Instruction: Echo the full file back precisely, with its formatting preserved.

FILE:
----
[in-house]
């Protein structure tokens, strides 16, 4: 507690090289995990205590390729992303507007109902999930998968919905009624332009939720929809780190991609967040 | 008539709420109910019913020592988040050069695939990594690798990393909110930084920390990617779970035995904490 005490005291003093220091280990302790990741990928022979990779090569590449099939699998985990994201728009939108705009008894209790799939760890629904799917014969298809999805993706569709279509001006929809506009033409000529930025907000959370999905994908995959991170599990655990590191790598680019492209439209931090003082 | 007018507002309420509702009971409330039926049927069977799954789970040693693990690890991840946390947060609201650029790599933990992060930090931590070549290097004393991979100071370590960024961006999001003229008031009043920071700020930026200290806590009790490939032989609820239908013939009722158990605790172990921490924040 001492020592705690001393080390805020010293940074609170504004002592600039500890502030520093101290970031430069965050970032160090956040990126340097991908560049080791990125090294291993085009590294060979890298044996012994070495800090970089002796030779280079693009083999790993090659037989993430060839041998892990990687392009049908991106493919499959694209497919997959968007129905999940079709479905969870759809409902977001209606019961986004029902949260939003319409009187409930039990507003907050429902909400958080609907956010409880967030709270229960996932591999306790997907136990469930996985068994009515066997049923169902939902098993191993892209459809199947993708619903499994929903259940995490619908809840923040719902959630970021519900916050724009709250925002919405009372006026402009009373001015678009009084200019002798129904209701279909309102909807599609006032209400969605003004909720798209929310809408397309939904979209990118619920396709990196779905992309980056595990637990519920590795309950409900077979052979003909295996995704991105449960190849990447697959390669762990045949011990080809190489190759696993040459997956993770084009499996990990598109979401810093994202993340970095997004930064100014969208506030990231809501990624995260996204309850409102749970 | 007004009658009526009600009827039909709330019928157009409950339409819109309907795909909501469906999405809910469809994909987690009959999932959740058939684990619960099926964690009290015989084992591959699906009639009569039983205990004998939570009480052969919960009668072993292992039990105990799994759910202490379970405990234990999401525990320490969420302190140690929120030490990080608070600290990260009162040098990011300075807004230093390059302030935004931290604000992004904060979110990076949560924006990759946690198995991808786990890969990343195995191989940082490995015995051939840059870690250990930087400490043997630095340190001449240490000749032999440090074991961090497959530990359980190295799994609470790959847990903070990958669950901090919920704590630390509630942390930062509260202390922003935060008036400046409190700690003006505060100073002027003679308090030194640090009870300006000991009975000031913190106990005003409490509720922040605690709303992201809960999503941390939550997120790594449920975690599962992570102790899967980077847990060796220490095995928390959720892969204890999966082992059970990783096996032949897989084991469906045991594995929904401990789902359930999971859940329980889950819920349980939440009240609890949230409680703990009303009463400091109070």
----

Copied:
[in-house]
């Protein structure tokens, strides 16, 4: 507690090289995990205590390729992303507007109902999930998968919905009624332009939720929809780190991609967040 | 008539709420109910019913020592988040050069695939990594690798990393909110930084920390990617779970035995904490 005490005291003093220091280990302790990741990928022979990779090569590449099939699998985990994201728009939108705009008894209790799939760890629904799917014969298809999805993706569709279509001006929809506009033409000529930025907000959370999905994908995959991170599990655990590191790598680019492209439209931090003082 | 007018507002309420509702009971409330039926049927069977799954789970040693693990690890991840946390947060609201650029790599933990992060930090931590070549290097004393991979100071370590960024961006999001003229008031009043920071700020930026200290806590009790490939032989609820239908013939009722158990605790172990921490924040 001492020592705690001393080390805020010293940074609170504004002592600039500890502030520093101290970031430069965050970032160090956040990126340097991908560049080791990125090294291993085009590294060979890298044996012994070495800090970089002796030779280079693009083999790993090659037989993430060839041998892990990687392009049908991106493919499959694209497919997959968007129905999940079709479905969870759809409902977001209606019961986004029902949260939003319409009187409930039990507003907050429902909400958080609907956010409880967030709270229960996932591999306790997907136990469930996985068994009515066997049923169902939902098993191993892209459809199947993708619903499994929903259940995490619908809840923040719902959630970021519900916050724009709250925002919405009372006026402009009373001015678009009084200019002798129904209701279909309102909807599609006032209400969605003004909720798209929310809408397309939904979209990118619920396709990196779905992309980056595990637990519920590795309950409900077979052979003909295996995704991105449960190849990447697959390669762990045949011990080809190489190759696993040459997956993770084009499996990990598109979401810093994202993340970095997004930064100014969208506030990231809501990624995260996204309850409102749970 | 007004009658009526009600009827039909709330019928157009409950339409819109309907795909909501469906999405809910469809994909987690009959999932959740058939684990619960099926964690009290015989084992591959699906009639009569039983205990004998939570009480052969919960009668072993292992039990105990799994759910202490379970405990234990999401525990320490969420302190140690929120030490990080608070600290990260009162040098990011300075807004230093390059302030935004931290604000992004904060979110990076949560924006990759946690198995991808786990890969990343195995191989940082490995015995051939840059870690250990930087400490043997630095340190001449240490000749032999440090074991961090497959530990359980190295799994609470790959847990903070990958669950901090919920704590630390509630942390930062509260202390922003935060008036400046409190700690003006505060100073002027003679308090030194640090009870300006000991009975000031913190106990005003409490509720922040605690709303992201809960999503941390939550997120790594449920975690599962992570102790899967980077847990060796220490095995928390959720892969204890999966082992059970990783096996032949897989084991469906045991594995929904401990789902359930999971859940329980889950819920349980939440009240609890949230409680703990009303009463400091109070």